Even though I have a crab cake taste, but live on a tuna fish budget, it doesn’t mean that Bumblebee can’t taste good. I mixed up some standard tuna salad, using a little less mayo than normal, and added some spicy brown mustard to taste. In a separate bowl, I mixed panko bread crumbs, white pepper, and sea salt, and coated golf ball sized tuna liberally. When properly layered, I gently smushed them into small cakes, using additional dry mix to fill in the cracks. I’d say keep your tuna cakes on the small side, as the larger ones seem to fall apart easy.
I dropped them into a hot pan of oil, in which the liquid came up just below the top of the cake, leaving it exposed to the air. Cook until your side reaches it’s desired brown, and flip, shaving off a few minutes on the second side. In a separate pan, I sauteed some french cut string beans in some olive oil, garlic, and butter, and tossed in vermicelli. Salt and pepper to taste.
For an additional kick of heat, I mixed up some spicy sriracha mayo sauce, and lightly drizzled a bit over the cakes.
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Taking a small step down from the bachelor’s fridge means an incredibly limited base meal, with unlimited amount of random condiments. In this case, I was pushing the boundaries on Thanksgiving leftovers and other one-off dishes, on top of having nothing of real substance as the main feature. What’s pictured above will hopefully be the last saddest lunch ever witnessed. Leftover mac-n-cheese that you’ve seen, green peas, and stuffing.
Coolio, I’ll be taking the crown back now.
I’ve had a box of Japanese panko bread crumbs sitting in my pantry for a couple of weeks that needed to be put to good use. With a perfectly good defrosted chicken breast sitting in my fridge, I went to work. Chicken went through a quick dry-wet-dry bath of flour, egg wash, and panko crumbs, and into a small pan with oil, already hot in a preheated 350 degree oven. I gave each side about seven minutes in that hot inferno, while I fried up an egg over easy.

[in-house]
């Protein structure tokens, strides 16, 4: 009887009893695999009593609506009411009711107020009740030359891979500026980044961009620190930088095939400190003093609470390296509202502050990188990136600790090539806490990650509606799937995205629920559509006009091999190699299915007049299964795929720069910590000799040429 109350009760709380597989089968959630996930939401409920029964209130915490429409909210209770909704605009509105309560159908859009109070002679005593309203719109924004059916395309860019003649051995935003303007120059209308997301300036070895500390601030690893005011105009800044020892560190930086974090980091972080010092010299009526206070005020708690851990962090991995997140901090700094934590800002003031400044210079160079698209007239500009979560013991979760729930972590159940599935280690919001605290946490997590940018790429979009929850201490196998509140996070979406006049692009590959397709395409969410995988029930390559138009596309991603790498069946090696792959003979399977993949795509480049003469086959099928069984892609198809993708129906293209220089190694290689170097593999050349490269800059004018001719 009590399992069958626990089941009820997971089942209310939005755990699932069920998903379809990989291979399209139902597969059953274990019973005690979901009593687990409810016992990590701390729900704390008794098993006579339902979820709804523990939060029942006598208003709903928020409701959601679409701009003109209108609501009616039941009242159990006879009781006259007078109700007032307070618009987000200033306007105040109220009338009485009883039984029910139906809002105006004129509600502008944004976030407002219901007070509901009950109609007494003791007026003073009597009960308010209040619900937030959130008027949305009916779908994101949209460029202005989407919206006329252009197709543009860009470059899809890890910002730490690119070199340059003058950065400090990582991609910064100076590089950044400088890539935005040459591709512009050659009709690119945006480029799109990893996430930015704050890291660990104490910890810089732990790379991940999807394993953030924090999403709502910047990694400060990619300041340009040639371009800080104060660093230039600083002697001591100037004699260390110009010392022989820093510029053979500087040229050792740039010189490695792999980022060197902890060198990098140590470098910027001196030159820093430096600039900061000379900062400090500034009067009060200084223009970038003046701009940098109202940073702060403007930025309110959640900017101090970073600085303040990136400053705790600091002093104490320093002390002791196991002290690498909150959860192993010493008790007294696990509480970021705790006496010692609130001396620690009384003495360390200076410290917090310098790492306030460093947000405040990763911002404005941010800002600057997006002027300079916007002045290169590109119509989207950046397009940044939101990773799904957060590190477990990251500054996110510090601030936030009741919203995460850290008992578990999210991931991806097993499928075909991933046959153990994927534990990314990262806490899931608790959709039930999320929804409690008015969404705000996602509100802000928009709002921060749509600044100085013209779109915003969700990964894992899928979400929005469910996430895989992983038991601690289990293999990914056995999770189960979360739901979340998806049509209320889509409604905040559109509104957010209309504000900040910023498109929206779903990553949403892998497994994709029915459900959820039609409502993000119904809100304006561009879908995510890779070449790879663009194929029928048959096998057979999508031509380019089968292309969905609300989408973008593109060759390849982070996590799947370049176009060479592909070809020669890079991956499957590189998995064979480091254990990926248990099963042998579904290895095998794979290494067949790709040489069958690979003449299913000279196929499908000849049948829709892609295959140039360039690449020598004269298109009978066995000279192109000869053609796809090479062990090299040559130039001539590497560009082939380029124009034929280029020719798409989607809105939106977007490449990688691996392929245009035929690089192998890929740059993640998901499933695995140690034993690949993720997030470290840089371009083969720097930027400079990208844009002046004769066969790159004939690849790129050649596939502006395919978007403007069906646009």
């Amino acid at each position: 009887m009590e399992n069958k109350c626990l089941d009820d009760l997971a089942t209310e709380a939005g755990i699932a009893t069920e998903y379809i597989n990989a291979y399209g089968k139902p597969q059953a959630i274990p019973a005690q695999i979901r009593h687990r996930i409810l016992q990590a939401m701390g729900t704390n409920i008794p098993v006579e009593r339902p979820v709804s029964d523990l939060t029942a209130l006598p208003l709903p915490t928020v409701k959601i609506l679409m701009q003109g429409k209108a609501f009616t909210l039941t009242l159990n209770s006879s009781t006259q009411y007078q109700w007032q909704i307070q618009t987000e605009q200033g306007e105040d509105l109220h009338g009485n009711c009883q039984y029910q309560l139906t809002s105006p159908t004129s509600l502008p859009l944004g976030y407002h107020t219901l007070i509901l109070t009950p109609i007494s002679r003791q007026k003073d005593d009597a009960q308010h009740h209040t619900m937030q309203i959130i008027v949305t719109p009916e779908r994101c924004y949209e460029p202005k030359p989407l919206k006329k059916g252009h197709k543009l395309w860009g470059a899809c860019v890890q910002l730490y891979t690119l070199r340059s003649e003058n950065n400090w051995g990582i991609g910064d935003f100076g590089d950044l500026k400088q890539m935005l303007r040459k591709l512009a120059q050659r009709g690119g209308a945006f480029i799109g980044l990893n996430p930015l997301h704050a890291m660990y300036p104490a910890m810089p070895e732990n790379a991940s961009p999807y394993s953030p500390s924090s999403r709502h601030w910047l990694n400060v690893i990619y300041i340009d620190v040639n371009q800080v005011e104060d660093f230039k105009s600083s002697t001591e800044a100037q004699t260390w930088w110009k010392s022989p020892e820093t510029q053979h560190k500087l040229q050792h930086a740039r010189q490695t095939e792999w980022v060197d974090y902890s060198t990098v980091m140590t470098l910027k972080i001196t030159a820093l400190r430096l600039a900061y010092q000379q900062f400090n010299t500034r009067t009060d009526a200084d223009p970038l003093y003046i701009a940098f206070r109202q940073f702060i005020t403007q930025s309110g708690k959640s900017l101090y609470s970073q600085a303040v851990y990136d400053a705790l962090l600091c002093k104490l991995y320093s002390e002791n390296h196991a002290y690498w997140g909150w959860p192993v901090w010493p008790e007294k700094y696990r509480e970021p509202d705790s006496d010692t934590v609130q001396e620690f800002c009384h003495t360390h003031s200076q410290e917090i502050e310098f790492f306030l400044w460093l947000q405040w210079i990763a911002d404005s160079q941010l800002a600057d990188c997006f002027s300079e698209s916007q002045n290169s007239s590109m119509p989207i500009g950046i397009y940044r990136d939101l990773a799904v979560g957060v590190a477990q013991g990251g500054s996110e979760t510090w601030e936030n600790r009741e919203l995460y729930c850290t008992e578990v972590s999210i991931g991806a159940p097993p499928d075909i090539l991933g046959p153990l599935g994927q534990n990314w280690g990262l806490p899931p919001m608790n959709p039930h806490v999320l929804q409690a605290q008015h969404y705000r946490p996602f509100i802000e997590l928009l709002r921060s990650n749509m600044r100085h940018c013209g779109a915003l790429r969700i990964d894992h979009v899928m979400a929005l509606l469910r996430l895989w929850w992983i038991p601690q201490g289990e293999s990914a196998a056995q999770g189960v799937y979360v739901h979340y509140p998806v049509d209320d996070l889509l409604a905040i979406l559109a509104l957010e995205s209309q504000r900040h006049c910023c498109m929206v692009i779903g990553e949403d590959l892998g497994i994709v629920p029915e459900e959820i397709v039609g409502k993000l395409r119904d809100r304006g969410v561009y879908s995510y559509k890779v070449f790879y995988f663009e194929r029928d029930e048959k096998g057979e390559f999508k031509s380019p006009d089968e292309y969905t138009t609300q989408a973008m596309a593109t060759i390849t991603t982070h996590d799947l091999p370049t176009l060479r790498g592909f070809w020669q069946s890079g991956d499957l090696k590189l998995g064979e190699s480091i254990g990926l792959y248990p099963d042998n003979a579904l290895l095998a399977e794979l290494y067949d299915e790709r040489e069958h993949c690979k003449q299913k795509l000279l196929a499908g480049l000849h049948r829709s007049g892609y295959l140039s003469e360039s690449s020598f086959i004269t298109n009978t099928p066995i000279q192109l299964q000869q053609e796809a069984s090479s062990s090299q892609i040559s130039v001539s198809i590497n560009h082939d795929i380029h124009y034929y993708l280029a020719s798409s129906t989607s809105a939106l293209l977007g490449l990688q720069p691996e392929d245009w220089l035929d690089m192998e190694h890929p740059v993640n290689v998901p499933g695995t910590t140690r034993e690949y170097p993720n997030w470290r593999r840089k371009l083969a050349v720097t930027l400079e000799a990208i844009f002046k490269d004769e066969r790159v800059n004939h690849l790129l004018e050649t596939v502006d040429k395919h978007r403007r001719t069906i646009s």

Drizzling a good amount of the ever versatile oyster sauce, and I had a quicky, tasty meal ready to go.
I think it’s completely normal to be sitting on a couch one Saturday 10 AM, and get a hankering for mac and cheese from scratch. Everyone should leave the powdered blue box cheese in their childhood past, and try this out. I heated a cup or so of milk and a few tablespoons of butter in a small pot, and tossed in a few different hand shredded slices of cheese: provolone, american, cheddar, monterey jack, asadero, and queso blanco. Letting it cook out for about 15-20 minutes to get all the cheese melted, pour the cheese sauce into a pre-drained pot with ziti, or whatever pasta you might choose. I mixed it together until the noodles were coated, and put in a pan. I love the crispy top on casserole ziti and cheese, so I dusted the top with bread crumbs mixed with black pepper and oregano, and drizzled a little olive oil. Bake in 300 degree oven for 30 minutes, or until the top is at desired crunch.
A page out of mom’s cookbook, a simple pan sauteed dish. I browned the chops with a little salt and pepper, took off the heat to cut into strips. I tossed back in along with chopped onions, and poured on some soy and oyster sauce, and ketchup, which gives the dish a great sweetness. Pouring in a little water created a nice sauce which I cooked out to thicken it up without the need for added starches. Mom would normally also use dark and mushroom soy sauce, and extra sugar, none of which I had on hand.
I served this over basmati rice, which is also a new addition in my kitchen. Normally choosing brown or Carolina long-grain because they’re cheaper, Sam bought this when we went grocery shopping in support of my culinary experiments: and it paid off. Basmati is much lighter, fluffier, and brighter taste to it. I’ll be sure to spend the extra couple bucks for improved taste in the future.